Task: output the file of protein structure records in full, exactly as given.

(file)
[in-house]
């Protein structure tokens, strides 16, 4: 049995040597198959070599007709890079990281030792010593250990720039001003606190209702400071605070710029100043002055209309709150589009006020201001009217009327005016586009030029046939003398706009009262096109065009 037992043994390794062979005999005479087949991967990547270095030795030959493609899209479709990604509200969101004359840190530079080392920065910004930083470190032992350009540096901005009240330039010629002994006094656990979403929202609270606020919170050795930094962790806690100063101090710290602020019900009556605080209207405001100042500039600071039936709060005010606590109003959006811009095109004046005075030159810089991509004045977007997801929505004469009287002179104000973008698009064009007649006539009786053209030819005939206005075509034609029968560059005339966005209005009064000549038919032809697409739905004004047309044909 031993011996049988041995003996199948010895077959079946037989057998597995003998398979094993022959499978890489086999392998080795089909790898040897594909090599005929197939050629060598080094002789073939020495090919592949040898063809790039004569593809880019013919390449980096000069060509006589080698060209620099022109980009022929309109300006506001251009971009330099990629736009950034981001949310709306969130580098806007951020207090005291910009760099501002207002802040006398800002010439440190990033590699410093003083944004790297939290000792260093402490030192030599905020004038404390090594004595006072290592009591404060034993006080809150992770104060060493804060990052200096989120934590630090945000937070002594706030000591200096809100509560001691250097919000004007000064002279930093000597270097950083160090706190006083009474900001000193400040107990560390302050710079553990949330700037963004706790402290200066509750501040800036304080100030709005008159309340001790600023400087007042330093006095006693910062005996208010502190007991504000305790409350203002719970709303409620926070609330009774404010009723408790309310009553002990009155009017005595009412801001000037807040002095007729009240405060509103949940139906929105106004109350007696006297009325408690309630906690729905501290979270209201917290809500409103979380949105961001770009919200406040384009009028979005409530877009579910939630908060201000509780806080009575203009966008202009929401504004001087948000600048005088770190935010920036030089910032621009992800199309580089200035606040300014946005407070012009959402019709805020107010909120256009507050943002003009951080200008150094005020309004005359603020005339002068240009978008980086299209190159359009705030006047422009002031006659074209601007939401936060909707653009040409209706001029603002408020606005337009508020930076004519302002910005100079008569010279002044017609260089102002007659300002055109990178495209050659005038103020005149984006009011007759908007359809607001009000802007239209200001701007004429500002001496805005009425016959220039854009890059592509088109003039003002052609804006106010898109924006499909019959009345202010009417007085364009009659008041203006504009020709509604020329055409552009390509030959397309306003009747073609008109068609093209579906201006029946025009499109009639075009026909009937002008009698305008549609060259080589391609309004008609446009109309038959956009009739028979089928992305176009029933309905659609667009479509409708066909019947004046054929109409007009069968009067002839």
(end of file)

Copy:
[in-house]
């Protein structure tokens, strides 16, 4: 049995040597198959070599007709890079990281030792010593250990720039001003606190209702400071605070710029100043002055209309709150589009006020201001009217009327005016586009030029046939003398706009009262096109065009 037992043994390794062979005999005479087949991967990547270095030795030959493609899209479709990604509200969101004359840190530079080392920065910004930083470190032992350009540096901005009240330039010629002994006094656990979403929202609270606020919170050795930094962790806690100063101090710290602020019900009556605080209207405001100042500039600071039936709060005010606590109003959006811009095109004046005075030159810089991509004045977007997801929505004469009287002179104000973008698009064009007649006539009786053209030819005939206005075509034609029968560059005339966005209005009064000549038919032809697409739905004004047309044909 031993011996049988041995003996199948010895077959079946037989057998597995003998398979094993022959499978890489086999392998080795089909790898040897594909090599005929197939050629060598080094002789073939020495090919592949040898063809790039004569593809880019013919390449980096000069060509006589080698060209620099022109980009022929309109300006506001251009971009330099990629736009950034981001949310709306969130580098806007951020207090005291910009760099501002207002802040006398800002010439440190990033590699410093003083944004790297939290000792260093402490030192030599905020004038404390090594004595006072290592009591404060034993006080809150992770104060060493804060990052200096989120934590630090945000937070002594706030000591200096809100509560001691250097919000004007000064002279930093000597270097950083160090706190006083009474900001000193400040107990560390302050710079553990949330700037963004706790402290200066509750501040800036304080100030709005008159309340001790600023400087007042330093006095006693910062005996208010502190007991504000305790409350203002719970709303409620926070609330009774404010009723408790309310009553002990009155009017005595009412801001000037807040002095007729009240405060509103949940139906929105106004109350007696006297009325408690309630906690729905501290979270209201917290809500409103979380949105961001770009919200406040384009009028979005409530877009579910939630908060201000509780806080009575203009966008202009929401504004001087948000600048005088770190935010920036030089910032621009992800199309580089200035606040300014946005407070012009959402019709805020107010909120256009507050943002003009951080200008150094005020309004005359603020005339002068240009978008980086299209190159359009705030006047422009002031006659074209601007939401936060909707653009040409209706001029603002408020606005337009508020930076004519302002910005100079008569010279002044017609260089102002007659300002055109990178495209050659005038103020005149984006009011007759908007359809607001009000802007239209200001701007004429500002001496805005009425016959220039854009890059592509088109003039003002052609804006106010898109924006499909019959009345202010009417007085364009009659008041203006504009020709509604020329055409552009390509030959397309306003009747073609008109068609093209579906201006029946025009499109009639075009026909009937002008009698305008549609060259080589391609309004008609446009109309038959956009009739028979089928992305176009029933309905659609667009479509409708066909019947004046054929109409007009069968009067002839």